Tuesday, 19 January 2016

Regional training great work-life balance: Monash graduate

Ellen O’Connor starts a medical internship at Bendigo Health this year after studying medicine through the Monash School of Rural Health. The school provides an opportunity for students to study medicine in regional and rural areas with the aim of encouraging many of them to choose to practise in these areas.

A former students of Shepparton’s Notre Dame College, Ellen can't remember exactly when she decided to become a doctor or why. But now, after five years of studying medicine, she is determined to become a general surgeon and work in a regional area.

Monash graduate, Ellen O'Connor says studying in a regional area offers a great work/life balance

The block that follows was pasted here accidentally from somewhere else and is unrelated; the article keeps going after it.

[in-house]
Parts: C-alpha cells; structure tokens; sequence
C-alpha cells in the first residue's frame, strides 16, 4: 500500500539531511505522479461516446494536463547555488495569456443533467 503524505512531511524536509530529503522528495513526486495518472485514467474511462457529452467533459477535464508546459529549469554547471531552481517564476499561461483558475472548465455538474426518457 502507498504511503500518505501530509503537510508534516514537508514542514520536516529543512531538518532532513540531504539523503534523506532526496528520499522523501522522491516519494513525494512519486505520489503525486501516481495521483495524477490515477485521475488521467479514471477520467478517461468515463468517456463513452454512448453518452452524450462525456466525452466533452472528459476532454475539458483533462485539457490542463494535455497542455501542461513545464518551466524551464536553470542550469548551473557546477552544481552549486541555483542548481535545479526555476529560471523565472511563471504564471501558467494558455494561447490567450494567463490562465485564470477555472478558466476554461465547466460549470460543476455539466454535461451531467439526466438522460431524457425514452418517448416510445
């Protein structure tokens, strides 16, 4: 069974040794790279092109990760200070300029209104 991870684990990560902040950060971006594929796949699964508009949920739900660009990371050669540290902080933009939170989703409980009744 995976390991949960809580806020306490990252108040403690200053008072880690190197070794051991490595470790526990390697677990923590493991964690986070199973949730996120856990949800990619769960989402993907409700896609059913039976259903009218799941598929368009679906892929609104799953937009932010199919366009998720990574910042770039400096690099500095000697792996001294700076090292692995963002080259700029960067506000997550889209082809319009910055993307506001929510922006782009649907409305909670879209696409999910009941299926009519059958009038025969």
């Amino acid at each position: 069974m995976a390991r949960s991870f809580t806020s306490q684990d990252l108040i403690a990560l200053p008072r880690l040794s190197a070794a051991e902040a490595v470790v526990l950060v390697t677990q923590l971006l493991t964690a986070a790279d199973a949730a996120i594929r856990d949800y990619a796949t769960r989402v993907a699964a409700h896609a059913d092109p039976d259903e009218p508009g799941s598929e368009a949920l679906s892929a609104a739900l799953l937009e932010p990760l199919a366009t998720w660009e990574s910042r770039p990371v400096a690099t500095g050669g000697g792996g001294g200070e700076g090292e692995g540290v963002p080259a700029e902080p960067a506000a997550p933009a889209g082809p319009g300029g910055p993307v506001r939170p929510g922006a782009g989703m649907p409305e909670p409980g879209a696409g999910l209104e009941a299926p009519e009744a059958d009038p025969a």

Ellen is one of 30 Monash University School of Rural Health medical students who have secured an internship at Bendigo Health next year.

She grew up on a farm at Dookie, near Shepparton. Her father manages the Dookie Agricultural College farm and her mother is a local midwife. Ellen loved science at secondary school and medicine was a natural extension of that.

"I had studied my first two years at Monash in Clayton when I found out about the School of Rural Health," Ellen said. "I jumped at the chance to study medicine in a rural area. It ticked all the boxes for me."

Ellen completed her third year at the SRH Bendigo, her fourth year at Mildura and Castlemaine, returning to Bendigo for two final year rotations - the first in general surgery and the second in emergency, both at Bendigo Health.

"It was after that first rotation in general surgery that I knew what I wanted to specialise in," Ellen said. "That opportunity cemented my decision."

Ellen believes studying in a regional area enhances a work-life balance.

No comments:

Post a Comment